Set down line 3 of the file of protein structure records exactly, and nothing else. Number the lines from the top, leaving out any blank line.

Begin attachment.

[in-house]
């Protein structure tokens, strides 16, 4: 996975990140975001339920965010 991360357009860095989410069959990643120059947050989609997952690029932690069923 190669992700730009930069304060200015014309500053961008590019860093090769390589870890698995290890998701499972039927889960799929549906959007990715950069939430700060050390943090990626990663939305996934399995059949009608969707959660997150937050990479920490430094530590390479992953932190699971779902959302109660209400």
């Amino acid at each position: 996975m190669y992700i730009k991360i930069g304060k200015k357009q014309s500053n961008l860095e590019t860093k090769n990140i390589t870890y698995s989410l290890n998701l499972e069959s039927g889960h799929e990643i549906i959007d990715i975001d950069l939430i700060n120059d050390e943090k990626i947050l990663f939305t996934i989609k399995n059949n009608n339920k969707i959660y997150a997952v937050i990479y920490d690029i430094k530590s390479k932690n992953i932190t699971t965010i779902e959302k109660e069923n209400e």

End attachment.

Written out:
């Amino acid at each position: 996975m190669y992700i730009k991360i930069g304060k200015k357009q014309s500053n961008l860095e590019t860093k090769n990140i390589t870890y698995s989410l290890n998701l499972e069959s039927g889960h799929e990643i549906i959007d990715i975001d950069l939430i700060n120059d050390e943090k990626i947050l990663f939305t996934i989609k399995n059949n009608n339920k969707i959660y997150a997952v937050i990479y920490d690029i430094k530590s390479k932690n992953i932190t699971t965010i779902e959302k109660e069923n209400e």